Distribution. West Indian sweetpotato weevil is found in Central and South America, the Caribbean
Islands, and many islands in the Pacific, including Fiji, Guam, Japan, New Zealand, and Samoa. It seems a native of the western hemisphere, and probably the Caribbean region. In the United States, it is known only from Hawaii, Puerto Rico, and the Virgin Islands. However, the proximity and tropical climate of southern Florida suggest that this state could be invaded by dispersants from Cuba, Dominican Republic, Jamaica, or elsewhere. Because West Indian sweetpotato weevil survives on Bermuda, which has a mild but not tropical climate, it is possible that the potential geographic range of this insect in United States could include much of the Gulf Coast area or southeast.
Host Plants. This weevil feeds on plants in the genus Ipomoea of the plant family Convolvulaceae. Among vegetable crops only sweet potato, I. batatas, is a suitable host. Native plants can be important hosts of sweetpotato weevil. Railroad vine, Ipomoea pes-caprae, and many other Ipomoea spp. are suitable hosts.
Natural Enemies. Little is known concerning the natural enemies of this insect. The fungus Beauveria bassiana has been consistently associated with this insect, and damage by this insect is typically greater during the dry season when fungi are less effective. This relationship is merely a correlation, however, and further research is needed to determine if there is a cause-and-effect relationship. Some parasitoids have been noted. In Hawaii, Eupelmus cushmani (Crawford) (Hymenoptera: Eupelmidae) attacks larvae infesting the above-ground portions of the host plant. In Peru, Eurydinoteloides sp. and Cerophala sp. (both Hymenoptera: Pteromalidae) also attack larvae.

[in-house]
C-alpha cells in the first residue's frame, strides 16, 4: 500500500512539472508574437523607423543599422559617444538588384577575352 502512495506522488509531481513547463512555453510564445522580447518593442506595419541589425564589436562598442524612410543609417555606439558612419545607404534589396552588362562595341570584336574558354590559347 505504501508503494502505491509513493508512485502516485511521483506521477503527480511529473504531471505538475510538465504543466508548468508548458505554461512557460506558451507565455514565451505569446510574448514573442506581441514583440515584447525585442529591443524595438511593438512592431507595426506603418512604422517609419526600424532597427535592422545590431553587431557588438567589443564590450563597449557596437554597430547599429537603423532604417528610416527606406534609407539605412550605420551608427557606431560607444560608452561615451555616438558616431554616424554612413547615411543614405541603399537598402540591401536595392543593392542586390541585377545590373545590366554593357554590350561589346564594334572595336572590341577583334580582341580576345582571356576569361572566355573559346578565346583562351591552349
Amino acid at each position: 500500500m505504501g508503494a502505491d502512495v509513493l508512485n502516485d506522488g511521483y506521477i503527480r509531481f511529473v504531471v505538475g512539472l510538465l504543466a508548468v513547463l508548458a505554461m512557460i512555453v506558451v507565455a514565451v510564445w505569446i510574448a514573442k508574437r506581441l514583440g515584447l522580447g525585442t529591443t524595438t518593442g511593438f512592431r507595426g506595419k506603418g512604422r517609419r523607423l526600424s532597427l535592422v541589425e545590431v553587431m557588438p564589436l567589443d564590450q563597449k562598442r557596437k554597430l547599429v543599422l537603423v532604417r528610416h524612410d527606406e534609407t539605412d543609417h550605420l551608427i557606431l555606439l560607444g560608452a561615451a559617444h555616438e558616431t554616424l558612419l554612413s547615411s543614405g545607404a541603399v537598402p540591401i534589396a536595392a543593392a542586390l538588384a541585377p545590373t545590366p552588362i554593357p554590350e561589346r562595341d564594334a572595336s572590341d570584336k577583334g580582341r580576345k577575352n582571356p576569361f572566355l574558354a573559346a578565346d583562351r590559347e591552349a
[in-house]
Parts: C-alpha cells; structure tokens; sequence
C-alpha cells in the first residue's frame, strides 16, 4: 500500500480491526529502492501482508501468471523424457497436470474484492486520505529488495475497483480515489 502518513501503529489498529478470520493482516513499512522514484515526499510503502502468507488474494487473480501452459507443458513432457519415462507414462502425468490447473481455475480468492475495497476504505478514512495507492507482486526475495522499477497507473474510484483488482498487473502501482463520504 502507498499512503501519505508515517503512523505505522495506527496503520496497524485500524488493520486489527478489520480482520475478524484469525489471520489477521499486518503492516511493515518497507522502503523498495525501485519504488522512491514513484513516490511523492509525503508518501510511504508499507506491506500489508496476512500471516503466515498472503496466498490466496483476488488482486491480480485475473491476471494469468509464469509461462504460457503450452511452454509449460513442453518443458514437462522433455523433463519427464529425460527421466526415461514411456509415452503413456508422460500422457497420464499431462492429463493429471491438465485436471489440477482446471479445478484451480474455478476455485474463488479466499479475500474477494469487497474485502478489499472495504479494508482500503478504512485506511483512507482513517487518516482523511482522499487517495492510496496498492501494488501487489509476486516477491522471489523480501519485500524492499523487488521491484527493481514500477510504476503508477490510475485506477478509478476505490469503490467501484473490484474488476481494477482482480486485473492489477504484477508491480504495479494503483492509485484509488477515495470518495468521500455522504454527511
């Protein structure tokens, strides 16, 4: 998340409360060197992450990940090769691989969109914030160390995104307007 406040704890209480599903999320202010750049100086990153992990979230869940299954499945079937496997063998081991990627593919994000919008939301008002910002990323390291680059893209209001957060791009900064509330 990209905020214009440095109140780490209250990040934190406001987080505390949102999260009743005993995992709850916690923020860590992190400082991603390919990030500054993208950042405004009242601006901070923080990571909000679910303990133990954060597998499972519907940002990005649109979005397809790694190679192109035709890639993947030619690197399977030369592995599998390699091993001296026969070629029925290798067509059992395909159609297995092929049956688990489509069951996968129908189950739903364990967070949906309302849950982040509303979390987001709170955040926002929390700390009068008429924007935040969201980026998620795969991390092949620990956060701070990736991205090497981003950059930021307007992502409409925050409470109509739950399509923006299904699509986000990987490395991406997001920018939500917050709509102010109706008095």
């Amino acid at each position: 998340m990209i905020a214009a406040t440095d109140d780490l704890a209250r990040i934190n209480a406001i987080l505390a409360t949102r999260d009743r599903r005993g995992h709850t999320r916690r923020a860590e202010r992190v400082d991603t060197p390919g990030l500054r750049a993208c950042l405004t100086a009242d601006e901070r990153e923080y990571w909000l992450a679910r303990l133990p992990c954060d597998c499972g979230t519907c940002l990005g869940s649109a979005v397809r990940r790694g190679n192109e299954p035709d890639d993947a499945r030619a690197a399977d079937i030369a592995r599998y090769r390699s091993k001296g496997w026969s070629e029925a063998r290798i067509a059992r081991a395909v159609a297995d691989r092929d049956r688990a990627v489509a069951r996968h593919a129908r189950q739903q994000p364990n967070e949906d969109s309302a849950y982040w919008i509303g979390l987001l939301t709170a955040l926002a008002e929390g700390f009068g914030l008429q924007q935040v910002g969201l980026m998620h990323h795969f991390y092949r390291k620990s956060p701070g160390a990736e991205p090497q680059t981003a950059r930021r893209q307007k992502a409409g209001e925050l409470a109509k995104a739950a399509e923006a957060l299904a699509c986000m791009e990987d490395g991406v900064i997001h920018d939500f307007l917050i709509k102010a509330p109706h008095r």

Life Cycle and Description. The life cycle can be completed in 4-6 weeks. Thus, several generations per year can develop in the tropical climates where these insects are found.
West Indian sweetpotato weevil larva.
West Indian sweetpotato weevil larva.
Adult. The adult of West Indian sweetpotato weevil is small and inconspicuous. It measures only 3.24.0 mm long and is reddish brown to grayish black. The tip of the elytra bear an indistinct whitish or yellowish transverse bar. The entire body, including the legs, is covered with a dense covering of short, stiff, erect bristles and scales. The adult often feeds before emerging from the pupation site. The adults feed on either the vine or the root, and have a tendency to be gregarious in the adult stage. Thus, several individuals may feed together, forming a large cavity. This species is much less apparent than the co-occurring sweet-potato weevil, Cylas formicarius (Fabricius). Often West Indian sweetpotato weevil feigns death when disturbed, drops from the plant, where it blends in with the soil particles, and avoids detection. Adults are long lived, often surviving more than 200 days if provided with adequate food. An interesting aspect of adult biology is that they apparently are flightless. Therefore, dispersal is dependent on walking by adults, or transport of infested tubers or other plant material containing larvae or other unapparent stage; the transport of plant material is undoubtedly the principal means of long-distance dispersal.